Text as Brides

Handwritten text as brides
Laying out lace and brides

As described in ‘What are Sprigs Brides and Prickings?’, a ‘bride’ is a traditional term for the joins between lace motifs. I was trying to scale up a design to fill the first of my lace light boxes, and bigger overall design size wasn’t working. I thought I could take multiple, smaller motifs, joined together with brides. I photocopied multiple motifs in varying sizes and began laying them out onto a large sheet of paper. The idea of using some keywords to make joins (pictured above) was somewhat tricky as the gaps between sprigs were too wide, making the overall fabric was too floppy, and the words were illegible.

My tutor suggested I try to flow the words between the motifs, making them much closer. I laid out the sprigs on my embroidery software this time, printing off an A4 layout. Using my trusty fountain pen, I took the short sentence I’ve been using throughout the project and wove it between the motifs, looping and expanding the letters to fills the gaps more fully.

“She found something interesting and took it to her teacher, who said don’t be silly we have already decided that isn’t possible”

It wasn’t easy to find a path through the motifs without doubling back, so I used single words in a contrast colour to add more brides

“Charnia” “Tina Negus” “I believe her”

I had to scan the hand drawn layout back into my software to make into an embroidery design, and worked through a number of way of digitising the stitches. Several test stitchouts and refinements required! As always it looks very different before the stabiliser is removed!

Stitching out on water soluble backing was effective, but I tried separating the two layers, the brides to be stitched onto net backing and suspending in front of the motifs (which of course would have to be joined with some kind of stitch)

Material choices for final project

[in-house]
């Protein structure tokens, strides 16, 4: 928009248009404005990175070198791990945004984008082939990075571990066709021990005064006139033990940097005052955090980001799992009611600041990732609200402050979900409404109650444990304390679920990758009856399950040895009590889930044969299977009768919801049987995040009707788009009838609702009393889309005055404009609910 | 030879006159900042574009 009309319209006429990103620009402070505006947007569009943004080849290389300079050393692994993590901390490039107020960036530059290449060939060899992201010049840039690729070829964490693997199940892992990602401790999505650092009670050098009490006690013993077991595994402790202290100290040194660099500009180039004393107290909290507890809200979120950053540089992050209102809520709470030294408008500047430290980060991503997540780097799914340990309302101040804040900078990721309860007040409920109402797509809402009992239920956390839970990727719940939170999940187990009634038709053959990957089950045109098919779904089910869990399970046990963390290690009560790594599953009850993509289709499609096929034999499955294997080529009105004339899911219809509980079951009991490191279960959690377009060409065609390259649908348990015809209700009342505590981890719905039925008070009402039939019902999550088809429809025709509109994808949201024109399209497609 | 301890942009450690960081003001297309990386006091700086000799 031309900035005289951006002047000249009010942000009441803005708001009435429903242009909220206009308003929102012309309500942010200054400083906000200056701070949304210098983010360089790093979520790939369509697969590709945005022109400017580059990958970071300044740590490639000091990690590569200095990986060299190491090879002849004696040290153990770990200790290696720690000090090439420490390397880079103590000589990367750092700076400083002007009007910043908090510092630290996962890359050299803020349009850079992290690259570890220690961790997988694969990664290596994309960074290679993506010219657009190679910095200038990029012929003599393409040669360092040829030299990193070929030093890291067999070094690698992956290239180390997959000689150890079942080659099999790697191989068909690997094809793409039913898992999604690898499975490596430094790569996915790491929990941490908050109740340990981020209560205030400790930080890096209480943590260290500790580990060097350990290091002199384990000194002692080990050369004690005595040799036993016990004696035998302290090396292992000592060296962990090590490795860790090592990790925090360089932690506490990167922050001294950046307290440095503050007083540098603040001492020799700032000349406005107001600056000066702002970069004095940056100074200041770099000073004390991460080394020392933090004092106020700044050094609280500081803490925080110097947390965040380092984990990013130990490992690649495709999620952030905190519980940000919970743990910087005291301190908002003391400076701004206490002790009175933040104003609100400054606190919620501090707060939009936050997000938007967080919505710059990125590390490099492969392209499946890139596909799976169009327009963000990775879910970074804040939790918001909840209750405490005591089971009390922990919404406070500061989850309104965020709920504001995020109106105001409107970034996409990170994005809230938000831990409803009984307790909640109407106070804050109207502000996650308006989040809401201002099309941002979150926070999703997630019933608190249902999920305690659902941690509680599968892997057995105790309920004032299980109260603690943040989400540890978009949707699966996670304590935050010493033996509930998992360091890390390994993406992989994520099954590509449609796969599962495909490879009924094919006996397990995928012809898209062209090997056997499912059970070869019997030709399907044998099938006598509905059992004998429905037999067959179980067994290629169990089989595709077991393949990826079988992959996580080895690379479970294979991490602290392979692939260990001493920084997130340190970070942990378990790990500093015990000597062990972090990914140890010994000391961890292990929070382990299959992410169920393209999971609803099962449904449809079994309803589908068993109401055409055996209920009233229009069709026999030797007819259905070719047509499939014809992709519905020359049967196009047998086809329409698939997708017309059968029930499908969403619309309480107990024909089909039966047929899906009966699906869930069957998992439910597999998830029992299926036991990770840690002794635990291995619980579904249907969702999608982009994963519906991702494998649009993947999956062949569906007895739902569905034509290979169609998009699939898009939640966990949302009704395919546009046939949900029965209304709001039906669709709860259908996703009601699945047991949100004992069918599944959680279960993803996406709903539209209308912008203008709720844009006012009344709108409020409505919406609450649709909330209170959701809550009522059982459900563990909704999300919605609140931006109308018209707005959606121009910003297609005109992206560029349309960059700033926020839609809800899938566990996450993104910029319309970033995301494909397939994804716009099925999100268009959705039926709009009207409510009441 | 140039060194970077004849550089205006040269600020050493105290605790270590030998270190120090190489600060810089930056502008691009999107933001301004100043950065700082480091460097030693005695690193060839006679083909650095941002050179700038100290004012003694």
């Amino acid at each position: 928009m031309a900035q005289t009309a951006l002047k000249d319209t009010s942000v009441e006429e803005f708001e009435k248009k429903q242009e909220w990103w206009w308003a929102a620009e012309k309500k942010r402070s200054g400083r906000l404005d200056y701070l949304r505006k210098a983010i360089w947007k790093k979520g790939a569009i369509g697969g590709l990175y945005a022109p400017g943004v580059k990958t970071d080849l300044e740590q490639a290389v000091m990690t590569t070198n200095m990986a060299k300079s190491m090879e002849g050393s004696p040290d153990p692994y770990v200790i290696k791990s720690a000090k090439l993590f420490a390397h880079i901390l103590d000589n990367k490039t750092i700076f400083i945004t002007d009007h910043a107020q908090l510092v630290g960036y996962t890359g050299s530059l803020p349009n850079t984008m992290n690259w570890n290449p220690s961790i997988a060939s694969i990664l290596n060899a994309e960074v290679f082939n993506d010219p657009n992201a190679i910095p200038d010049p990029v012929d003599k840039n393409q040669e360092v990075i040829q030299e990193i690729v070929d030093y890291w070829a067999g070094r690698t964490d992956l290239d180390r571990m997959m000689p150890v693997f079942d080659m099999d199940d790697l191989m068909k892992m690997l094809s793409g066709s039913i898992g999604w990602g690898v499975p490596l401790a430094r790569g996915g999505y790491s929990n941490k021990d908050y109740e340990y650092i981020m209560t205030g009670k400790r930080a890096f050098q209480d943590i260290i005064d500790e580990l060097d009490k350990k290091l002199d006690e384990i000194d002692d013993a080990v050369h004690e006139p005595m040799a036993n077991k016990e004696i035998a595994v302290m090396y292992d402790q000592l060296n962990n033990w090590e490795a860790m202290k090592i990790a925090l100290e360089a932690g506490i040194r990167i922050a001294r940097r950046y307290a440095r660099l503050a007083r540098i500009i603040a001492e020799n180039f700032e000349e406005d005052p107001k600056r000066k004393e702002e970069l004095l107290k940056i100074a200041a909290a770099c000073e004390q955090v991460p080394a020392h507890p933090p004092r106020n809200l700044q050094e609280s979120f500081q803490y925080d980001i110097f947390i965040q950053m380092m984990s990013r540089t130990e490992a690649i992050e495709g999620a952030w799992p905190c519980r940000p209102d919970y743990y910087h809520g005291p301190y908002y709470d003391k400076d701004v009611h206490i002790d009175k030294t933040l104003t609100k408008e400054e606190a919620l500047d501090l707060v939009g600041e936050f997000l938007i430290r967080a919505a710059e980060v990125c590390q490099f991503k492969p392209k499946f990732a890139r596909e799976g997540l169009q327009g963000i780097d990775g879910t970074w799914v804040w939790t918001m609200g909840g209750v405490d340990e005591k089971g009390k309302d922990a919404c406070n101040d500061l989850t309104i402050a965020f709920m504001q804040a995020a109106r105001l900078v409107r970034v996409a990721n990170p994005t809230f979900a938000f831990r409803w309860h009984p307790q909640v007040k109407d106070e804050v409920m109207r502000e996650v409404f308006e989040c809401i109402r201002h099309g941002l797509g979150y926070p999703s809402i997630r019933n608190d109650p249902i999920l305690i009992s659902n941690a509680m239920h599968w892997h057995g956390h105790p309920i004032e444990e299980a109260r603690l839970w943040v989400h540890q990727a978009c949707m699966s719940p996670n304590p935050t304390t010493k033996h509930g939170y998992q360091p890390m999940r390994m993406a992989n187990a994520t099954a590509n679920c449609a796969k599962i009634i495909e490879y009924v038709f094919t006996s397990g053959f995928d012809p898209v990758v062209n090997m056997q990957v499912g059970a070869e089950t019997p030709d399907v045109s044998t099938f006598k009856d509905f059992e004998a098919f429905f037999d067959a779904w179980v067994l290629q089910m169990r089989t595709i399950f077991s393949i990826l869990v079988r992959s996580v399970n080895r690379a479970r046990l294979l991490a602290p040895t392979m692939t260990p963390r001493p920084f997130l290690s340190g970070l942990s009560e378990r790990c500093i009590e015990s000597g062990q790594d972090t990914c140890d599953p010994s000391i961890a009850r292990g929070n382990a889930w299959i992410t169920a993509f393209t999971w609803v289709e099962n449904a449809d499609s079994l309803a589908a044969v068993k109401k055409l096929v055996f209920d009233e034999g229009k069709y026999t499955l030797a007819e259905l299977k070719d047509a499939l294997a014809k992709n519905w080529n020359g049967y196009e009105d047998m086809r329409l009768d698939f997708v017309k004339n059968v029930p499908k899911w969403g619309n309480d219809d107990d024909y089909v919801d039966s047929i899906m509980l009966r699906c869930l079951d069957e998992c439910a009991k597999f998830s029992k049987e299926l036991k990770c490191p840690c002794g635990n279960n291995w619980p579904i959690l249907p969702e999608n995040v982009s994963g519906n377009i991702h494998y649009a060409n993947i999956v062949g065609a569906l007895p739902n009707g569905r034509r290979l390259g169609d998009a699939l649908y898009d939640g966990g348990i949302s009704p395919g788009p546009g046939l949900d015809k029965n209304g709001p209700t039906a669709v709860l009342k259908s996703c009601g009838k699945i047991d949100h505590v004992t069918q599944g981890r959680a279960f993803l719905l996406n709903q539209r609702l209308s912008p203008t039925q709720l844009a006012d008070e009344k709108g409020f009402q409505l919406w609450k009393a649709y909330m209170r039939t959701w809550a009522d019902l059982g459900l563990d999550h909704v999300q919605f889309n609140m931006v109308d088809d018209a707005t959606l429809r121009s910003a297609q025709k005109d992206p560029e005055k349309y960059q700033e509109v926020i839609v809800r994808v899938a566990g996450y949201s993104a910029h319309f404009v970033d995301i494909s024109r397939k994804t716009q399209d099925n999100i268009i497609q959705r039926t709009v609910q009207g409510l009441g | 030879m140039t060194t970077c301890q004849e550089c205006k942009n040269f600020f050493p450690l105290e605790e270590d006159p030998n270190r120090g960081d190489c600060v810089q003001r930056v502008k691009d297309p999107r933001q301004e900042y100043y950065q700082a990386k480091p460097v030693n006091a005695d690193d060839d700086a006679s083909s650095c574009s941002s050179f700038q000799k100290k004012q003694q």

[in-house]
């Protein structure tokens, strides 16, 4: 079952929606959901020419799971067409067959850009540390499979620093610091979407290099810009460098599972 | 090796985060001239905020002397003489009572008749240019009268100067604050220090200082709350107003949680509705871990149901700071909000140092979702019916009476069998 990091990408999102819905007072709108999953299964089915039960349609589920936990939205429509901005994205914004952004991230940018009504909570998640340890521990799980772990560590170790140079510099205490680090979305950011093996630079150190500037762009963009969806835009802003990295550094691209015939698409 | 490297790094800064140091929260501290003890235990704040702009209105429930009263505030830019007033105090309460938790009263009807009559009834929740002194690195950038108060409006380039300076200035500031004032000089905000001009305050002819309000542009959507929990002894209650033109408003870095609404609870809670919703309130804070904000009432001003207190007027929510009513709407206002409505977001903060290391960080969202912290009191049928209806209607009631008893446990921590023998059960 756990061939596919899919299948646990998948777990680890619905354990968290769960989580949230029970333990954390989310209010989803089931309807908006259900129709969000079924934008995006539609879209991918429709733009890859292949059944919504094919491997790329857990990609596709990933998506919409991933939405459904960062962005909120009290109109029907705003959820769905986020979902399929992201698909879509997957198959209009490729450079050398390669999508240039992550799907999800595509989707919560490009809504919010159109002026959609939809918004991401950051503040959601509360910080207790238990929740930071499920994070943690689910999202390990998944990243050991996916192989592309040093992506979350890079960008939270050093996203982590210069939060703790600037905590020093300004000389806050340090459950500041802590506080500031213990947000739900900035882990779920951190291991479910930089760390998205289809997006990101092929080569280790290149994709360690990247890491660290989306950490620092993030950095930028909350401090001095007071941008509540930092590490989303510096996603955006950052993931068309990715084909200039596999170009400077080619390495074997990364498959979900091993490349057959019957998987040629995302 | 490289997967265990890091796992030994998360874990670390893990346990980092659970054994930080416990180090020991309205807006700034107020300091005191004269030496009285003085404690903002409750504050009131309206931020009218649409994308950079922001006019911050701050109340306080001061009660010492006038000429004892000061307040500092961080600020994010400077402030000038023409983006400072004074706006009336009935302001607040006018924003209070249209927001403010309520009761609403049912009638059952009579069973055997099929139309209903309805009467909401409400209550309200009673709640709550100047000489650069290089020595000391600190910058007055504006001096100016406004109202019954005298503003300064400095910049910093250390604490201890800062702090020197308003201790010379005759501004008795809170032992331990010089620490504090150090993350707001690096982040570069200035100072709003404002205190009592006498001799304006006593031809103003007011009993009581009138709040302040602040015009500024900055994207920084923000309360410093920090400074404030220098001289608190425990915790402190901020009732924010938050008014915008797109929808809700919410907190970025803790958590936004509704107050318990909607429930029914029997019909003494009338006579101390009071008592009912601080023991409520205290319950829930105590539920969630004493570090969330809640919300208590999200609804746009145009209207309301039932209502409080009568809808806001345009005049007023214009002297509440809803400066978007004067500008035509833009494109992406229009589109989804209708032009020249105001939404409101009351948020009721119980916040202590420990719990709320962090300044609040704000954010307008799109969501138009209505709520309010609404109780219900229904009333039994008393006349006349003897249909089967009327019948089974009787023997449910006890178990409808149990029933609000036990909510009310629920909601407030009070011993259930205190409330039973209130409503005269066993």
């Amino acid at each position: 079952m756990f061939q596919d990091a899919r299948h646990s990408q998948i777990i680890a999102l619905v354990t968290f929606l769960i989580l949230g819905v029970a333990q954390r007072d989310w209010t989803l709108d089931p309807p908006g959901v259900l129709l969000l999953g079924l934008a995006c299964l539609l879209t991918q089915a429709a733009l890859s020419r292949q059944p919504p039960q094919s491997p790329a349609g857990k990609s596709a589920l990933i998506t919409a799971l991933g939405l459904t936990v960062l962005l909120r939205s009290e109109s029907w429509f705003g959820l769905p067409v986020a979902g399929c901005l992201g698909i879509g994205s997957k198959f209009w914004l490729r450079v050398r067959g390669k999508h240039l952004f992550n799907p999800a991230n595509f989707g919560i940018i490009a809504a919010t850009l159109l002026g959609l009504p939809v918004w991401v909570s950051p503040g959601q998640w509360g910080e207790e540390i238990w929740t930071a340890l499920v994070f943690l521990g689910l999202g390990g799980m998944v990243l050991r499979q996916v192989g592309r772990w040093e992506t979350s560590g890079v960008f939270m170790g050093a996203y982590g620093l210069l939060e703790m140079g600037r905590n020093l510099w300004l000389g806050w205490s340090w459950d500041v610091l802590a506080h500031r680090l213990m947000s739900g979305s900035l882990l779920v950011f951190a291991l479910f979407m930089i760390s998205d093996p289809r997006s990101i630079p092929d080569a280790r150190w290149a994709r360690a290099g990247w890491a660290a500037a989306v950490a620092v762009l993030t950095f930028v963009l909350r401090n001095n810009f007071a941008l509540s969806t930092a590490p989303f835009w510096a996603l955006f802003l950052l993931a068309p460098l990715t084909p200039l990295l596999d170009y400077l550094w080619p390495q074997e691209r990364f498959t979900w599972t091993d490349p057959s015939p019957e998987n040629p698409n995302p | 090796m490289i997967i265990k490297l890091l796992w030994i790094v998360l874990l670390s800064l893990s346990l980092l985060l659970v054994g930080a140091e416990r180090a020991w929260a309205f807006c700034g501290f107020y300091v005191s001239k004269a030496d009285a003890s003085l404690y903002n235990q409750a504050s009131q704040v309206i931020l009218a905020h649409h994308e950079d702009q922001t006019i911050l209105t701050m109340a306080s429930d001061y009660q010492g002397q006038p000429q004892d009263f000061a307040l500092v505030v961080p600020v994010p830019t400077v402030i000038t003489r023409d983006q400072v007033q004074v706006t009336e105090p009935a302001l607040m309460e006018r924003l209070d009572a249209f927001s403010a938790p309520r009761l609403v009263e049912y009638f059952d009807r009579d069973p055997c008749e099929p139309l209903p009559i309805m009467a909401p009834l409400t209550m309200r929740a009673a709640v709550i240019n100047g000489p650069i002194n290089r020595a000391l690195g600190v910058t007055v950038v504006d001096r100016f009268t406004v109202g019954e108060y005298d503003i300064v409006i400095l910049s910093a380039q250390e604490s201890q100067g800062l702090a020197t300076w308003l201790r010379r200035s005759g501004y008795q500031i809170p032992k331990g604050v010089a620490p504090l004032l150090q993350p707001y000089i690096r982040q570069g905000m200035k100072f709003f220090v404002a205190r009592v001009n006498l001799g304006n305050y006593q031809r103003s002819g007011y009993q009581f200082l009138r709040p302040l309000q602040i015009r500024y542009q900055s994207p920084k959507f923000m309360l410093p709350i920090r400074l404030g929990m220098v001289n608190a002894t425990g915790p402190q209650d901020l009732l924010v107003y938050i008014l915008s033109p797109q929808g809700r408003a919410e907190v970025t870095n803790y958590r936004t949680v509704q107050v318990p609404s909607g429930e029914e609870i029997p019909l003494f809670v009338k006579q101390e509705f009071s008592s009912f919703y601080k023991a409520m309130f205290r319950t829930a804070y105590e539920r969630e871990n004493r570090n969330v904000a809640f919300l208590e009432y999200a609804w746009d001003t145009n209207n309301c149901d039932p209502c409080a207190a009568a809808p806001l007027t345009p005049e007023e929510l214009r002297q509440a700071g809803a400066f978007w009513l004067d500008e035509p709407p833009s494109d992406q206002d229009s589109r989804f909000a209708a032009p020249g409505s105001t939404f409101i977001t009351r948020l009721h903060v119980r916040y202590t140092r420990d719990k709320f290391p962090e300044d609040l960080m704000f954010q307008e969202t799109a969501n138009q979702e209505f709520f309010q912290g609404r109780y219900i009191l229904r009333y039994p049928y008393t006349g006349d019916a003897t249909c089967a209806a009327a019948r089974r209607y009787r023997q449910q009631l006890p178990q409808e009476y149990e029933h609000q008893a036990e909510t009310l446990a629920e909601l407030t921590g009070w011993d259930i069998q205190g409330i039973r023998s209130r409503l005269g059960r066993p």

laser cut lace designs

I’m at the stage where I’m thinking about my final piece, and how to bring all of my ideas together into one design. I’ve decided to make a wall mounted light ‘box’, using colour changing LEDs to light it from within. The feedback at the February formative assessment point was that I should consider making the story more prominent, so I’ve decided to have the light box engraved on the outside. I’ve been thinking about a new design, incorporating a number of net/filling patterns.

I’ve also been thinking about material choices for the box itself. I want to celebrate local craftsmanship, so the outer box will be in wood, probably a pale wood ply.

The front will be frosted Perspex, not polypropylene. Perspex is more rigid and gives a smoother finish. Engrave isn’t quite so deep but the perspex makes more sense for a large piece. I think I’ll continue to trial the flexible polypropylene for other lights once the MA is over. I have found a recycled (and recyclable) Perspex supplier in Nottingham. Perspex keeps the weight down and is safe to laser engrave to I can continue the pattern onto the front.

LED light strips with laser cut lace design will go behind the frosted perspex

Inside the lace will be made using my usual technique, using rayon thread here. This is the most sustainable choice for embroidery, there isn’t a thread more sustainable than this. In some way’s Rayon thread is still problematic, the use of chemical dyes to colour it and it’s a water intensive process. Cotton thread production is impactful, plus it isn’t kind to my machines, creating more dust and fibre, which impacts in terms of service and longevity. Both rayon and cotton threads are degradable, leaving no eventual residue.